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By envisioning a world of peace, we will help create it

Posted by Andrew S. Kanter, MD, MPH, FACMI on December 10, 2009


I, like many people, spent the early part of this morning in bed watching President Obama receive the Nobel Peace Prize. I was struck by the contrasts and conflicting aspects of his speech. I was only a medical student working for IPPNW when I attended the Nobel ceremonies in 1985. I had been a long time member of PSR since my undergraduate days at UCLA, but had only recently taken a year before entering medical school to become the IPPNW Medical Student Liaison. This was the first time that a medical student was working full-time with the organization, and I was honored to be included in the 1985 Peace Prize ceremonies in Oslo.

It seems that much has changed in the ceremony in the last 24 years. The stage is more colorful, the technology more advanced, and the modern music was lovely. However, what struck me most about the lecture was the change in its tone. President Obama’s lecture struck me as being full of contradictions. Yes, it was a beautiful essay on America’s role in supporting peace, and the important strides that have been made over time, but it was also a lecture on the necessities of reality.  It was unlike Drs. Lown and Chazov’s visionary call for the elimination of nuclear weapons. Instead it was a reminder of the dangerous world we live in and the need for diligence and perhaps even violence to protect peace. On one hand, he lauded the work of Gandhi, Martin Luther King, and the people who stood up and took a risk to create the United Nations. On the other hand, he explained that non-violence would not have stopped Hitler or al Queda, and that at times countries must go to war to protect themselves. Yet, as the Nobel Committee pointed out, here he stood as a tangible example of the success of King’s effort. Taking risks to build a better world sometimes means not being realistic.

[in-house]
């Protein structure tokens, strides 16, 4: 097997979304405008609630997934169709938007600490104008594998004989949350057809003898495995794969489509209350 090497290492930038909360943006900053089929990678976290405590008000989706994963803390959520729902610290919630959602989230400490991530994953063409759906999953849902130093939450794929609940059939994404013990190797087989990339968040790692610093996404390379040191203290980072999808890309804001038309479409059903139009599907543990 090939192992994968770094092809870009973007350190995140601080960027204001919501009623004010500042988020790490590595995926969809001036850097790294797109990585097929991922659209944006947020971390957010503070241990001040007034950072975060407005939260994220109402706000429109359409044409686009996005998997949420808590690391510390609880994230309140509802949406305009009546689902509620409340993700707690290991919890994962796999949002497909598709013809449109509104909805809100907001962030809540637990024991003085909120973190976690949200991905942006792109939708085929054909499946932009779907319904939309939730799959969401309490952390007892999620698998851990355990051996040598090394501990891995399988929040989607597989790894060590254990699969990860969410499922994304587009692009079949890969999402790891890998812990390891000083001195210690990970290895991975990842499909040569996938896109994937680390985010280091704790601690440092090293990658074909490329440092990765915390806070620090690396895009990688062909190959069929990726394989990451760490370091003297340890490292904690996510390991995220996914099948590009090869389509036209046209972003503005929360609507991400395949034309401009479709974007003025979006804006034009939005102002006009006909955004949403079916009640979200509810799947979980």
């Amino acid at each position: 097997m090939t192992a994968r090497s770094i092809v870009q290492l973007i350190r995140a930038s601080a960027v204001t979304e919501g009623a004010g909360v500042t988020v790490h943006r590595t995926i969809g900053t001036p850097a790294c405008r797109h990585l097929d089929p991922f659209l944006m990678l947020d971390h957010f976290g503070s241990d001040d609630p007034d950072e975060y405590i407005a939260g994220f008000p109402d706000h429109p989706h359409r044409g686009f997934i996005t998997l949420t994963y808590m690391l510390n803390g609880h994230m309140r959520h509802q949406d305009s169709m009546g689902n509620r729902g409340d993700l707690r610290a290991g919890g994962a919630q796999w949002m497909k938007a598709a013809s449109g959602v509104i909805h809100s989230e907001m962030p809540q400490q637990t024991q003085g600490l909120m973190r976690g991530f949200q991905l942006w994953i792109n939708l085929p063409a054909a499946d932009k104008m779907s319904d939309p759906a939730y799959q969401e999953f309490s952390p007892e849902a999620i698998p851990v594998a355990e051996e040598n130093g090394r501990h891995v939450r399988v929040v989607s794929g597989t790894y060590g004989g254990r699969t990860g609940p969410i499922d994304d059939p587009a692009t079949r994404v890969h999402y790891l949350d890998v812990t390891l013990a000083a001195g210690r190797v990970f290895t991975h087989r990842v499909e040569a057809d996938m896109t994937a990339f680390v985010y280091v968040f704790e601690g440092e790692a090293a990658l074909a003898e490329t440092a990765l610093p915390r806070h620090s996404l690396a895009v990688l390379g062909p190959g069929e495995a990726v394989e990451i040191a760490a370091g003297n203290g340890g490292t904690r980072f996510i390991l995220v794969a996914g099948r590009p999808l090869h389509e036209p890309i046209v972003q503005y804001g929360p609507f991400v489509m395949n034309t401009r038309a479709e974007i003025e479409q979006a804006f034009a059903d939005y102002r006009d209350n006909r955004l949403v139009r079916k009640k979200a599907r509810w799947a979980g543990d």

I think this was one of the most striking differences between today and 1985. IPPNW had just had tremendous success with educating leaders and the public about the risks of nuclear weapons. The US-USSR relationship was improving, there was a mutual ban on nuclear testing, and IPPNW was recognized for its role by the UN and the Beyond War award. The audience in Oslo was filled with physicians from around the world who were moved by the moral argument put forward by our co-presidents. The day before, a Soviet journalist collapsed in sudden cardiac arrest and was treated together by Drs. Lown and Chazov (an incidentally by several former medical students in IPPNW who were then residents, along with other IPPNW cardiologists). His survival was a testament to how working together across the barriers imposed by society at the time can make a difference and actually save a life.